Yes! Yeah. I mean like, I do a lot of work on it and still being exposed to how deep it goes was a truly profound moment for me. I will say, I've spoken to a lot of women and I am interested in Asian writers, because I do want to talk about, and I want you guys to write about, our identity! We haven't all figured that out yet, and it's okay. We're just still in the process. But, I think that we need to be actively patient. Meaning like, change is really slow, so we have to be patient. We can't be heartbroken over it, but we can't do nothing. We have to be active in our patience. I'm a big believer in that. Not only doing the work in our community in an exterior kind of way, but also, doing the work internally.
Totally! And recognizing the struggle within yourself and recognizing that you can stand up for your other Asian-American friends and family on a daily basis. Constantly showing up for them is the important thing. I went to see Crazy Rich Asians one of my friends who is also Asian-American and I loved it! We dressed up just to go to this small screener and we just had the best time. She turned to me halfway through and said, "I'm counting the number of times you say 'Awww' out loud to this." I just couldn't even articulate seeing all these people, and they're so hot, and they're so unapologetically Asian, and they speak so many languages. It was just amazing. It was good for my soul. Nourishing, like eating a delicious meal.
That's also the point about images. What it takes so long to know is that you've been hungry this whole time. I remember the first time I saw Joy Luck Club, I was wracked with sobs. I was crying more than the movie called for! I have thought about that. Why? I thought about that. It was so profound for me because I had never really seen my mother before on screen. I spent the first 20 years of my life saying, "Oh, Meryl Streep is my mother! Diane Keaton is my mother!" I'm just using the word mother as someone I identify with. But when I saw that movie, I realized how much more I could feel. How much more I needed to feel. You realize just how hungry we have been, and we're just walking around starving.
Yes, and the people we love — our families, we don't get to see them. We don't get to see their stories, we don't get to see their struggles as valid, and that's so heartbreaking.
Yeah, but when you're saying that it kind of fed your soul? Well yeah! It did! It's not just a saying, it did! When you go someplace and you see yourself, it feeds your soul. That's why we make the art.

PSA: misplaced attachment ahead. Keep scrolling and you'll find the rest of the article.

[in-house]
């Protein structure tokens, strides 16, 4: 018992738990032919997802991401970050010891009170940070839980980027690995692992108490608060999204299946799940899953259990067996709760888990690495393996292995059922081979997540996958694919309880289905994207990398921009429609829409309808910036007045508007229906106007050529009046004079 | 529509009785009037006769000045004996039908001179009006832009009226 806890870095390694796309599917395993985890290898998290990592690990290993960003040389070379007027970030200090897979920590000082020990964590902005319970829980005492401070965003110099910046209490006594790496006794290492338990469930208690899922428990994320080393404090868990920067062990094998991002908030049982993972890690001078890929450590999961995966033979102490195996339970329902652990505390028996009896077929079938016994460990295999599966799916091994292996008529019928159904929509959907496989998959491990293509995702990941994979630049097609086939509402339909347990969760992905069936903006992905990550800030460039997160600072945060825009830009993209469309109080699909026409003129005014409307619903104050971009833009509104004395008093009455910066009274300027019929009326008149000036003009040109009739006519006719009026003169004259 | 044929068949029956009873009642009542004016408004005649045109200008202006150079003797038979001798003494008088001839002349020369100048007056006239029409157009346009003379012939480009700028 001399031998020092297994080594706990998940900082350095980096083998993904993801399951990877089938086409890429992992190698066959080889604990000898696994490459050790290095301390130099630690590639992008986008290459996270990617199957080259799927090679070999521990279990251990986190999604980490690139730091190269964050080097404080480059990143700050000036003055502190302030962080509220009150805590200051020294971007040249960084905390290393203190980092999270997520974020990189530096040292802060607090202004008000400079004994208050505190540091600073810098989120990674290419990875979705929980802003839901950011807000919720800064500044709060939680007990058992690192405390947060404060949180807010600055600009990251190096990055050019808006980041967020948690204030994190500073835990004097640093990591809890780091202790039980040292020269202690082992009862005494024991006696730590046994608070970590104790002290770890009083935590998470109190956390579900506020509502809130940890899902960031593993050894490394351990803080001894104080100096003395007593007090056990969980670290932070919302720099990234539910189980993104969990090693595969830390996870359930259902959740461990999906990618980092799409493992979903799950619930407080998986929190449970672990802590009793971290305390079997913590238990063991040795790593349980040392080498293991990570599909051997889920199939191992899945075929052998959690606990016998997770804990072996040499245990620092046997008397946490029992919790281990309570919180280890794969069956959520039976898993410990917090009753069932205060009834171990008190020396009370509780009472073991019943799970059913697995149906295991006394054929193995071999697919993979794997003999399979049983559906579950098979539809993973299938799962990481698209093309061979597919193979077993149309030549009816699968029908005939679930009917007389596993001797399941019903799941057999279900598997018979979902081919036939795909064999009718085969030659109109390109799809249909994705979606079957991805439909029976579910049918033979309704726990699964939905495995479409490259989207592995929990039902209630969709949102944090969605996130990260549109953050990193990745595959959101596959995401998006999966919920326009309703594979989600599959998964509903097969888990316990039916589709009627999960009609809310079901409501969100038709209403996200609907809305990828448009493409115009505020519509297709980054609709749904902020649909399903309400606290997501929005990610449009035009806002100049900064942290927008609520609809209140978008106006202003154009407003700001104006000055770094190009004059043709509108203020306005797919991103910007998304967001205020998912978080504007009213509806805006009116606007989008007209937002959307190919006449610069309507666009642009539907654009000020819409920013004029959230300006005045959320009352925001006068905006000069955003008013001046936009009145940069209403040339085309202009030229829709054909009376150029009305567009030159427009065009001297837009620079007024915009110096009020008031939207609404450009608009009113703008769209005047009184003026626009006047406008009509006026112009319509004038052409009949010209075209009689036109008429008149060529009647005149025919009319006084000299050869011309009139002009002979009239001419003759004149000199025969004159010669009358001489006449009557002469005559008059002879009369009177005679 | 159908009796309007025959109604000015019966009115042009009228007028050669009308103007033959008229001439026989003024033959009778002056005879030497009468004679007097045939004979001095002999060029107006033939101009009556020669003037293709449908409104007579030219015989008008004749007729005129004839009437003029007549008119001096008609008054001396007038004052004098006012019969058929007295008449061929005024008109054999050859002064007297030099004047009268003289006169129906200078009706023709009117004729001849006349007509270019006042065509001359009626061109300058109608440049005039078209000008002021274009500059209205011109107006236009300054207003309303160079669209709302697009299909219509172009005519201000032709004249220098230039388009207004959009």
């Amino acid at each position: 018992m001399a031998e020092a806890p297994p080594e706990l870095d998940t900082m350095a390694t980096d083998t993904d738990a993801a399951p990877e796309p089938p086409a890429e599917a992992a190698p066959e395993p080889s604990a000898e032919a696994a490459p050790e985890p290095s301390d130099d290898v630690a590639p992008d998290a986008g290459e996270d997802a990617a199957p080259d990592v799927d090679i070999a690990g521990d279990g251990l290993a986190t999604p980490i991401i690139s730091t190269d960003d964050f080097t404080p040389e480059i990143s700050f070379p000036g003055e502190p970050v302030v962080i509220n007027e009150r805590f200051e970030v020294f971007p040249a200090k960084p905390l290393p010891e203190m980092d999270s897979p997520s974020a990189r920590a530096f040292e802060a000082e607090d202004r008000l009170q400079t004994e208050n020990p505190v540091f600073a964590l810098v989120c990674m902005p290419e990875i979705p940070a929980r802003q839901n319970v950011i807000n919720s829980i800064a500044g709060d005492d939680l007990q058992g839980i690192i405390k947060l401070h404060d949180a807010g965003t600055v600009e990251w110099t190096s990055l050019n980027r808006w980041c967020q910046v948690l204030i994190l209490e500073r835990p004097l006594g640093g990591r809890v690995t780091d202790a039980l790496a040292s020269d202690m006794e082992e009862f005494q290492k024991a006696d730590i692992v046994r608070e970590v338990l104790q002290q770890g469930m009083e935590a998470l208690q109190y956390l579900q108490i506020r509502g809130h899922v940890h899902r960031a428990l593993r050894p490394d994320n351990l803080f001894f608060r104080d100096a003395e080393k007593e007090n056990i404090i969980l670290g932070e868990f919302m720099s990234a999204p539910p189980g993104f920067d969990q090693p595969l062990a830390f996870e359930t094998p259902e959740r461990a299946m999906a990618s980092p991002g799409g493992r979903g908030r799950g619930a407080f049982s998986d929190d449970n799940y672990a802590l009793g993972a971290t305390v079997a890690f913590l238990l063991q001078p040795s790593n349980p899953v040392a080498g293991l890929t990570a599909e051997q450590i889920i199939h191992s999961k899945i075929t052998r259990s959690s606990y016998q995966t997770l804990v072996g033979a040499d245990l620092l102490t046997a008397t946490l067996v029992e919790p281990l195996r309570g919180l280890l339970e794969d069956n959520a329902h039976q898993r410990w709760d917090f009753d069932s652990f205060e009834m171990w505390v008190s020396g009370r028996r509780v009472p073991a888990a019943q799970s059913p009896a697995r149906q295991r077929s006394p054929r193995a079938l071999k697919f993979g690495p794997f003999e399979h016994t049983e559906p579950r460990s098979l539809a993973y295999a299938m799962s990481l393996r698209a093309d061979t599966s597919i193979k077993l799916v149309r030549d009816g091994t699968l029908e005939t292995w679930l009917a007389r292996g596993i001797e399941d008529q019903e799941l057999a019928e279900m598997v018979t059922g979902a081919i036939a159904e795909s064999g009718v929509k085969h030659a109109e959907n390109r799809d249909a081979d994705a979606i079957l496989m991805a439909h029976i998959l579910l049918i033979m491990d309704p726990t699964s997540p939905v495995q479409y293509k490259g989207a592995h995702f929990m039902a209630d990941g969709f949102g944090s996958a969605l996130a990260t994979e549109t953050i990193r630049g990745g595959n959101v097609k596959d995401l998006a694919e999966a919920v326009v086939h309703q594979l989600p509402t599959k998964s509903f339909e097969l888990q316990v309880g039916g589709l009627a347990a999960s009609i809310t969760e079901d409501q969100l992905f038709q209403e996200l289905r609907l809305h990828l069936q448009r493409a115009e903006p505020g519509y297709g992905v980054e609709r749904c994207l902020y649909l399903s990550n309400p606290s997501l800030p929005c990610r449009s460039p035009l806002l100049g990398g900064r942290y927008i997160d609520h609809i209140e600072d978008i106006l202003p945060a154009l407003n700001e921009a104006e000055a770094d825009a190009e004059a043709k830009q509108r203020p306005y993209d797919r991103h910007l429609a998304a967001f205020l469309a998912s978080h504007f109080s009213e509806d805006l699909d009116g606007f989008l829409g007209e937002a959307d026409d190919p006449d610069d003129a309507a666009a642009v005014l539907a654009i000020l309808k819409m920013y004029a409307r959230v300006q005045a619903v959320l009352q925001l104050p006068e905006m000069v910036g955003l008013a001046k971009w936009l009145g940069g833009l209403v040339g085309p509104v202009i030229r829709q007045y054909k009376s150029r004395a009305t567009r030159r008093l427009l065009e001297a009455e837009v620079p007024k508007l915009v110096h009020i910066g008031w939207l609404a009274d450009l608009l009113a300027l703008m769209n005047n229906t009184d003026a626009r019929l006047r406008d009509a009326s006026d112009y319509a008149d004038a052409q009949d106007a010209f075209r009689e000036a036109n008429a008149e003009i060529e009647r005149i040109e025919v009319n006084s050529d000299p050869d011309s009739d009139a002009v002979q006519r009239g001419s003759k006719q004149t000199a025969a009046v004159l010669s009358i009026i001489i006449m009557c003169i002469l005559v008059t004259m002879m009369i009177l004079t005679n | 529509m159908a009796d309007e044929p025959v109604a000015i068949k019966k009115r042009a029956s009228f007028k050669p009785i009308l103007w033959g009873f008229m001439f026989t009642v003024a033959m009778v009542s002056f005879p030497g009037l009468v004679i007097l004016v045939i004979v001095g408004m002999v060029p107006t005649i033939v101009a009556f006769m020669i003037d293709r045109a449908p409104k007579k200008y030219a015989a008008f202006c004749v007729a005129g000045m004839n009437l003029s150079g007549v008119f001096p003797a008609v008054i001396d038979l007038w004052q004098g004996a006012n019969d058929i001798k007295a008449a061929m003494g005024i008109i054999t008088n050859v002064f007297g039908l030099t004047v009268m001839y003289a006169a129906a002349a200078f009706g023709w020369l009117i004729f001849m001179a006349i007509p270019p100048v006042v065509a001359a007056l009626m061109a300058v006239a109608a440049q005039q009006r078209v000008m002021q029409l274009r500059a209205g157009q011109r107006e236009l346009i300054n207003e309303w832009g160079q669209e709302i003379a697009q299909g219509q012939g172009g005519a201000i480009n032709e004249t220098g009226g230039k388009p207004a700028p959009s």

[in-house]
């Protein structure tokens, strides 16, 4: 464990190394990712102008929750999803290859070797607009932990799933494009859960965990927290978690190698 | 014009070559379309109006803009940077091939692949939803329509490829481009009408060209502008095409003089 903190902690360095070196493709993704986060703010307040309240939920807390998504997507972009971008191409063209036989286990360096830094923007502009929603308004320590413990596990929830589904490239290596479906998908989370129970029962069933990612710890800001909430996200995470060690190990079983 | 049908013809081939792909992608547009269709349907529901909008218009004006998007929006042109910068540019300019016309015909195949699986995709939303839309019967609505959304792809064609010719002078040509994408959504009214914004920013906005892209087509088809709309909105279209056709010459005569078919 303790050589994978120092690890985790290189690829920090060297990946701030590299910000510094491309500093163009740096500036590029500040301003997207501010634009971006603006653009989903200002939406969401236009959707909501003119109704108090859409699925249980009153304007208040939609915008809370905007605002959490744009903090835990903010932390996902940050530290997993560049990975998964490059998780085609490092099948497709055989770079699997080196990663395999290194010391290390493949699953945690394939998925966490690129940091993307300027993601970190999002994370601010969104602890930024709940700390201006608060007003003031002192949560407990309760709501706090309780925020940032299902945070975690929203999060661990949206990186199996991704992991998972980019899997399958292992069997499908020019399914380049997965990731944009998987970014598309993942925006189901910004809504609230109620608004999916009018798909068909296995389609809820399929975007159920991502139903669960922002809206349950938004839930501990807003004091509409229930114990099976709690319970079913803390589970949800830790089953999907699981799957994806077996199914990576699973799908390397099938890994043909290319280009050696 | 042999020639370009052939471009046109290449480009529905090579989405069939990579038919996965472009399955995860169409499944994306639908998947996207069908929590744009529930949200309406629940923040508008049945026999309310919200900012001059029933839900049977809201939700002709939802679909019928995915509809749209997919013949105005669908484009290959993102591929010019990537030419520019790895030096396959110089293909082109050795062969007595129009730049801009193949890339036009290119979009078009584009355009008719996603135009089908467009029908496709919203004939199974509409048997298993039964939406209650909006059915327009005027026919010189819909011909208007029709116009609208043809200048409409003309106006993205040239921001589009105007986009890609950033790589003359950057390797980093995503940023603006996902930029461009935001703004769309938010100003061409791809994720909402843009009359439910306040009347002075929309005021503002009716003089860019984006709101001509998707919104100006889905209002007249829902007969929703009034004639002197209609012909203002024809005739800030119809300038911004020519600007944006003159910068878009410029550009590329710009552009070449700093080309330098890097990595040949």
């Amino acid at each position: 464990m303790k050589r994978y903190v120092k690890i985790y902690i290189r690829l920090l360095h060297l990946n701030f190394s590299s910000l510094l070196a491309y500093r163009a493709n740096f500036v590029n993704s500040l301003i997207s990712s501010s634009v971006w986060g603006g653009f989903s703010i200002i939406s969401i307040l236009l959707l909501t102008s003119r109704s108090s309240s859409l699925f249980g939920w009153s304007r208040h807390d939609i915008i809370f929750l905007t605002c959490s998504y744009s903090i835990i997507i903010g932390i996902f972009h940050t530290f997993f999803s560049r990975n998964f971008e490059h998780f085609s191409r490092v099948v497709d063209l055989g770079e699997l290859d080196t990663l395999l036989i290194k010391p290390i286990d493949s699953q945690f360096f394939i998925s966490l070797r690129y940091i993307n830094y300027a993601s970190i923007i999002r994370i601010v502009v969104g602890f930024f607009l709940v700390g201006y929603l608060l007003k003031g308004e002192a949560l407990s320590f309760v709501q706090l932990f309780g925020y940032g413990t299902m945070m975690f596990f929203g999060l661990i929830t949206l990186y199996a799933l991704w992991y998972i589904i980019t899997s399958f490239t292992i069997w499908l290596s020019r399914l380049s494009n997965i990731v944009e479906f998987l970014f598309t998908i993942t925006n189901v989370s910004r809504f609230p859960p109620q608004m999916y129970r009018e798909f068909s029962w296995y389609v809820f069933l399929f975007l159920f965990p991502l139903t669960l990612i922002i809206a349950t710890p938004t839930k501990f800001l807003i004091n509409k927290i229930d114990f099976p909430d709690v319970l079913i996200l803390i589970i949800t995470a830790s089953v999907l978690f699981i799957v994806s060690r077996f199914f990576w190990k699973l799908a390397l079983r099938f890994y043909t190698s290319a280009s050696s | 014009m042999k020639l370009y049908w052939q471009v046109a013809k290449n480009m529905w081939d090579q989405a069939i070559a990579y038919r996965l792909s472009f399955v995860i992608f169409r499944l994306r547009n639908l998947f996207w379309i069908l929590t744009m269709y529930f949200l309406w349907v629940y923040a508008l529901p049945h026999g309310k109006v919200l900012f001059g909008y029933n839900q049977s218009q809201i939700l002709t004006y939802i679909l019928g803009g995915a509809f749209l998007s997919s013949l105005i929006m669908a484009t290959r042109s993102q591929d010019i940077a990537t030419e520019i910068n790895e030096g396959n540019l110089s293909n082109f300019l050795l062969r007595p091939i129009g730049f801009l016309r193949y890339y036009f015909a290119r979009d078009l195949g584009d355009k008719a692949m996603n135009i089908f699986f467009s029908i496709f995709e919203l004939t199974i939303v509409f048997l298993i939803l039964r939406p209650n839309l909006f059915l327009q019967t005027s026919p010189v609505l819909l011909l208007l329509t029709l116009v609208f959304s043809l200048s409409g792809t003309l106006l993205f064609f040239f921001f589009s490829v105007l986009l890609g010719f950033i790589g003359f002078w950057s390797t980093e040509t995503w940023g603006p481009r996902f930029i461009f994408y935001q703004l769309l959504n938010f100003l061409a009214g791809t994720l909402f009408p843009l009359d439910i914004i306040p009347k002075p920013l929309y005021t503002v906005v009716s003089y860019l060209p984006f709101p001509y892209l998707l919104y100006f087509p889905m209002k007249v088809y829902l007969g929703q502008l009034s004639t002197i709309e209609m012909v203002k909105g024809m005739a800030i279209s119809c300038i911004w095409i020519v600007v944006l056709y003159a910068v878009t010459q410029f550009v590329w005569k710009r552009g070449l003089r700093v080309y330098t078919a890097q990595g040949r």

Totally, it was amazing. I think especially, just going back to being a teenager growing up in the U.S. as an Asian person, I took out so much angst on my mother and my parents for not being American or white. I think of that as lost time and I think of all the ways I need to make that up, and seeing someone that looks like me or my mom, it doesn't make up for it totally, but it's a small step and it's really healng.
I gotta tell you, we could talk for a long time. I can tell you that right now. I hear the pain when you say "lost time." I can hear the pain behind what you're saying and I kind of want to relieve you of that. Those of us who moved away from our language, those of us pushed back on our parents, those of us who dressed super preppy [Laughs], I don't know. Those of us who really assimilated and then maybe "lost time," to use your words, and then in our twenties didn't really spend time trying to find ourselves?
A lot of times Asian-American people come up to me and say "I did this, I went to school, I did the right things and now, I wanna ride horses," you know? So what happens is, there are 10 years of you not wanting to ride horses, you know what I mean? But that's just part of our process and I just encourage people. You are one of them! In what you write and what you choose to focus on so even that thing of the guilt that we feel and also the gratitude that we feel towards our parents. I don't know if your parents are immigrants but my parents are immigrants, but you're doing it! That guilty part, that heavy part is something that we need to relieve ourselves of. It's a psychological weight.
It is, and it's a process of relearning and it is possible to relearn and reclaim, but the guilt is heavy. For me at least.
Photo courtesy of Killing Eve